NEW YORK — Brother Agostino Torres of the Franciscan Friars of the Renewal was dressed in his distinctive gray habit, a rope cincture and long set of rosary beads at his waist. In front of him was a weary iron-worker who took a few minutes from the rescue efforts in a pile of steel and concrete that was the World Trade Center twin towers.
“How can people do this and say it was [the will of] God?” the man asked, referring to the militant Muslim belief of the terrorists. “I have so much anger, but I know I have to lay it down before I go to the altar.”
Standing in the midst of what he called an “unreal” atmosphere, with dust continuing to float to earth and cars blown to pieces or incinerated, Brother Agostino wasn't sure what to tell him.
“I talked about how this has to change our hearts for the better,” the 25-year-old ethnically Mexican friar from South Texas said. “I told him, ‘You have a really good heart; you care for the people. We have to raise the next generation so that something like this won't be repeated.’”
Brother Agostino, who knelt in prayer with the ironworker, said later, “We have to have true love in our hearts. We have to teach our children how to forgive. A lot of people are reacting to this in a very angry way. We don't know how to forgive.”
It was a day after the twin towers collapsed, and several of the Bronx-based friars, a group that was formed by Father Benedict Groeschel and several other Capuchins, were on the scene at “Ground Zero” to offer a prayerful presence and pastoral assistance to anyone who requested it.
They went from 7 World Trade Center to a makeshift morgue inside an 18-wheeler to the streets again, handing out rosary beads and offering comfort to those who needed it.
By the third day, the only way they could get below Manhattan's 14th Street was on a special bus with members of the New York City Fire Department. The community, which has two friaries next to a firehouse and a police station in the South Bronx, has good relations with those civil servants, many of whom are Catholic.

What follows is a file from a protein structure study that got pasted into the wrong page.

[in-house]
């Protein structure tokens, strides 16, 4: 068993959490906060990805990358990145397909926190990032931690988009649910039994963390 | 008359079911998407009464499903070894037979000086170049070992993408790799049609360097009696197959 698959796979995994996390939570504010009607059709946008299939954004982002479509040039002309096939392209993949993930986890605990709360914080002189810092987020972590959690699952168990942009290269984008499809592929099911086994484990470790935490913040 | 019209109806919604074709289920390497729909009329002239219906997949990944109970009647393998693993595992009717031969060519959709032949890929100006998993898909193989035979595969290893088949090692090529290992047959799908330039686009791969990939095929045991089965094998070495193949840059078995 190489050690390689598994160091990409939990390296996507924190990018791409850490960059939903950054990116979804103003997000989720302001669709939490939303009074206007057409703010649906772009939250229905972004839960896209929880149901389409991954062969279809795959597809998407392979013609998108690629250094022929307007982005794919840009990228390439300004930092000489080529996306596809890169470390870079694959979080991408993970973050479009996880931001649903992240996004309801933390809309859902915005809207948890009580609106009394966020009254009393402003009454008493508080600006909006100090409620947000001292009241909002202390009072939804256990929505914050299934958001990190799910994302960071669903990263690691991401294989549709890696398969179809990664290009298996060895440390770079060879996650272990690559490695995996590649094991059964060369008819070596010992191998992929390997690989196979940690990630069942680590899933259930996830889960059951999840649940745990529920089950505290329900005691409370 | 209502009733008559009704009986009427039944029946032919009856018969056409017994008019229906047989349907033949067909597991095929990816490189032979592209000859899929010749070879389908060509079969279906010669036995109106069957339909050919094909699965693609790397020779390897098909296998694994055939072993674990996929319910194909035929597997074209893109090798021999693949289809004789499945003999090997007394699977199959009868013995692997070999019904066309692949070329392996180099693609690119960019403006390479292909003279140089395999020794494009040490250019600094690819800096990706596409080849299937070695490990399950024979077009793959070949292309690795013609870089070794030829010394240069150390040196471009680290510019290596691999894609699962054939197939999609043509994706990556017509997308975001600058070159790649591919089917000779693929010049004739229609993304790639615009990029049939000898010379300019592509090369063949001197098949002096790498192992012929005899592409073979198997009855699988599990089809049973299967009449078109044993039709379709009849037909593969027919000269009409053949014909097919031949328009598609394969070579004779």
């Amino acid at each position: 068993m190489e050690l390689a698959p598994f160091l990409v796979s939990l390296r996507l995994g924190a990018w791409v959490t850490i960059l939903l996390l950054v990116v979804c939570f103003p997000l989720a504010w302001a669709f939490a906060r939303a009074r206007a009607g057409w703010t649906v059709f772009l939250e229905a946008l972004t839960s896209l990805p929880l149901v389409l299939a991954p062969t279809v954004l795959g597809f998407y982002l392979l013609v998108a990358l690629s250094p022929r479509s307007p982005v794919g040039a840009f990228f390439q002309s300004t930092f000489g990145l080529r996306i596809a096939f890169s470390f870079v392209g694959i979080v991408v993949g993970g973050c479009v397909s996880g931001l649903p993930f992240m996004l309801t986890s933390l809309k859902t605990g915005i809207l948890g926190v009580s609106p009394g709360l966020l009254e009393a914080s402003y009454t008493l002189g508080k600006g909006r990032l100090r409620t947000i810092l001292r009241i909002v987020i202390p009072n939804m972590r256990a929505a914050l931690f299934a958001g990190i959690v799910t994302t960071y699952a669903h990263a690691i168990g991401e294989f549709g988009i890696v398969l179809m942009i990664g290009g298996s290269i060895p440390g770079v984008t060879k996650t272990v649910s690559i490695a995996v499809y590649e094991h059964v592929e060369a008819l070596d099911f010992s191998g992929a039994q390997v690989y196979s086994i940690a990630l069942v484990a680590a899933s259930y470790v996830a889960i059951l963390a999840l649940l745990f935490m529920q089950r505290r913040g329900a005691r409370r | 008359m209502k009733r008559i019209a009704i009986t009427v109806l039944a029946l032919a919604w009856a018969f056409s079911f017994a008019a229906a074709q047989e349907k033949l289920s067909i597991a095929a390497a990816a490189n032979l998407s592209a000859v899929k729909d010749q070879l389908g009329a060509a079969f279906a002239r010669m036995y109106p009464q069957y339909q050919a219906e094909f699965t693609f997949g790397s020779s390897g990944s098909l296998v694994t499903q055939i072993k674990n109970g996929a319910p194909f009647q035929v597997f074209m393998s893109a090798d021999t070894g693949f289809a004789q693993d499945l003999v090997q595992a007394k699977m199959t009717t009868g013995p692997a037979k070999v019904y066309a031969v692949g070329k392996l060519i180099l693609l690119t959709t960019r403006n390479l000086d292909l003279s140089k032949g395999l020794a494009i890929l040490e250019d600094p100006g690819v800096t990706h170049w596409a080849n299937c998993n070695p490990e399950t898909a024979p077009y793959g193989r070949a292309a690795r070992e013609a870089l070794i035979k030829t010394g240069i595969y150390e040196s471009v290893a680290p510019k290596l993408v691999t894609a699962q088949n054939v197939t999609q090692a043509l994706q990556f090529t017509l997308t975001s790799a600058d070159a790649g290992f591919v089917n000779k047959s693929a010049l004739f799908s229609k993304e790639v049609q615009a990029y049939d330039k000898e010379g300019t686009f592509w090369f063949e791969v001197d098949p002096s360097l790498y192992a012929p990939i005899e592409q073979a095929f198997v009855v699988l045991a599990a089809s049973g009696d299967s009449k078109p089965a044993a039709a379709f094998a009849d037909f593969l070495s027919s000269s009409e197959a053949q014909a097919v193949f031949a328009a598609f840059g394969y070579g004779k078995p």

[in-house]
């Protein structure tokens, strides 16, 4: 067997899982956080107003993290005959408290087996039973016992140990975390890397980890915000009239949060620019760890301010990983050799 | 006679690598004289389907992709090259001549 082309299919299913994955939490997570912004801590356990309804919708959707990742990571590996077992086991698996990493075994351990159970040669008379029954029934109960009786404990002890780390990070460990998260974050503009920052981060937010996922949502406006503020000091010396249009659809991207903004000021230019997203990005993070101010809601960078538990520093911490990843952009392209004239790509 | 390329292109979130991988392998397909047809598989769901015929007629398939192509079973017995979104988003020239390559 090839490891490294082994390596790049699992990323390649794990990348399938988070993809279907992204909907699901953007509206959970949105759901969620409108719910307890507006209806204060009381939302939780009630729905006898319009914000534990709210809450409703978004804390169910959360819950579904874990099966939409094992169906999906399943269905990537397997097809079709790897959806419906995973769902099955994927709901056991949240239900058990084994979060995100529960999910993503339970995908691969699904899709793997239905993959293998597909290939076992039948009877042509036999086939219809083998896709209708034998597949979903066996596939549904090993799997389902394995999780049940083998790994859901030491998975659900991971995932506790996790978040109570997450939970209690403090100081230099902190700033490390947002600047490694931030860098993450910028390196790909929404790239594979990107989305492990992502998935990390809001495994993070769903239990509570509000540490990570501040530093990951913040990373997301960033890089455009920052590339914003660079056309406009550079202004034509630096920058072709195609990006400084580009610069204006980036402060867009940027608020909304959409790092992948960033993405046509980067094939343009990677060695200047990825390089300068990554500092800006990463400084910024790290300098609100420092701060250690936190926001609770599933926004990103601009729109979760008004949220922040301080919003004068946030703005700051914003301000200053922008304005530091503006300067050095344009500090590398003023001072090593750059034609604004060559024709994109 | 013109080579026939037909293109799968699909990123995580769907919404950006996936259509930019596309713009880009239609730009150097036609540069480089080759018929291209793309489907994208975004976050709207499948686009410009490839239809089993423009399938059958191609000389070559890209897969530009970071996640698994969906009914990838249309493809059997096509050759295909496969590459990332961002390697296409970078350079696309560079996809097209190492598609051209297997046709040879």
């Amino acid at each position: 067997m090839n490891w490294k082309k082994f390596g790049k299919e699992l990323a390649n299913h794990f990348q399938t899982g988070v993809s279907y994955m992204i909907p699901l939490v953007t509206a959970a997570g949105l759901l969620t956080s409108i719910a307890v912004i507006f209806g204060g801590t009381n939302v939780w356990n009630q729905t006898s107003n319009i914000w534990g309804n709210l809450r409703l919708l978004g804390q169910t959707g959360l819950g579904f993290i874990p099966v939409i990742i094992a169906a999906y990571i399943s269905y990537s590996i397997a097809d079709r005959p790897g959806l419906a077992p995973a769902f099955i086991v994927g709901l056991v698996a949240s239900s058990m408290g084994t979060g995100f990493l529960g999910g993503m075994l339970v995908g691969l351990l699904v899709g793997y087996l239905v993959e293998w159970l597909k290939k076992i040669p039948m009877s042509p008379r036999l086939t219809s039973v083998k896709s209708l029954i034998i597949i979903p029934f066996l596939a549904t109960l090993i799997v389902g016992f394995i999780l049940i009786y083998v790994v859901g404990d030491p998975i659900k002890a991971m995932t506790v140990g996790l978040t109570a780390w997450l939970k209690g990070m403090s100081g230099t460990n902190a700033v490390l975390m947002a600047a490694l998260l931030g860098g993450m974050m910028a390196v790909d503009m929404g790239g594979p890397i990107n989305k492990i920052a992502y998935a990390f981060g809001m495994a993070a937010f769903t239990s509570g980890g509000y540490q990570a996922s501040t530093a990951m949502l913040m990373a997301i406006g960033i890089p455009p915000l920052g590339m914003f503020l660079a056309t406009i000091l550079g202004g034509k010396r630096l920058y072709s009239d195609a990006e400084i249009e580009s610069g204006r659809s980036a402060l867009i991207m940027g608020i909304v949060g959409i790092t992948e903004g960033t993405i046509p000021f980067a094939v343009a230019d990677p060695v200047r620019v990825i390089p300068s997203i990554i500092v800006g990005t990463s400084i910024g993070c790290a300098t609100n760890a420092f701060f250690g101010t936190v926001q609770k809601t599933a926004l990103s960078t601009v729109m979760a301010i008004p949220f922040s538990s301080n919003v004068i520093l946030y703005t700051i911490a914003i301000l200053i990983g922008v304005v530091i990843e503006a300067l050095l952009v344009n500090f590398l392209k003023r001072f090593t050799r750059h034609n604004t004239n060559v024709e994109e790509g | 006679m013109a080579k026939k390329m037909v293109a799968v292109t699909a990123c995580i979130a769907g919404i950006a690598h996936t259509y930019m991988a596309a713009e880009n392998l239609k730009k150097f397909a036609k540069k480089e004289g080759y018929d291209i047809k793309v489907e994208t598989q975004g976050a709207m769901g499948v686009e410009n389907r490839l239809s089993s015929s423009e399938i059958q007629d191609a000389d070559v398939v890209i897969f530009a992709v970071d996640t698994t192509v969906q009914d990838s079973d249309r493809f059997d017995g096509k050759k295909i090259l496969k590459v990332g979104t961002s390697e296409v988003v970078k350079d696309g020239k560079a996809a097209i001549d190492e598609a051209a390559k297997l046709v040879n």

Brother Agostino spoke to the Register Sept. 13, the third day of the tragedy, waiting for a bus to return to the scene.
The firehouse and police station were staging areas for extra emergency personnel coming from other cities, and as they lined up to go downtown the first day, Father Robert Lombardo, who directs a homeless shelter in the South Bronx, gave them General Absolution. Since the tragedy struck, the friars have been tending the pastoral needs of rescue workers.
But the friars were not welcomed everywhere on the streets of New York.
Many of them wear beards, and a few have dark complexions and features that could be mistaken for Middle Eastern.
Shuttling between their friaries and the sites where they offered their assistance in the first few days of the tragedy, some received threats because they were mistaken for Muslims. A young man who was apparently a member of the “Five Percenters,” an organization that believes that blacks will one day be the masters and whites will be slaves, reversing history's fortunes, told Brother Damiano Vaissaide, “If I had a gun I would kill you.” Brother Damiano, a registered nurse from California, served on a medical team at the Trade Center.
On their way home, several friars got off a bus in a heavily drug-infested section of Harlem, near their friary. Some men on the corner asked if they were Muslim and warned, “Don't go down this street. You won't make it through” alive.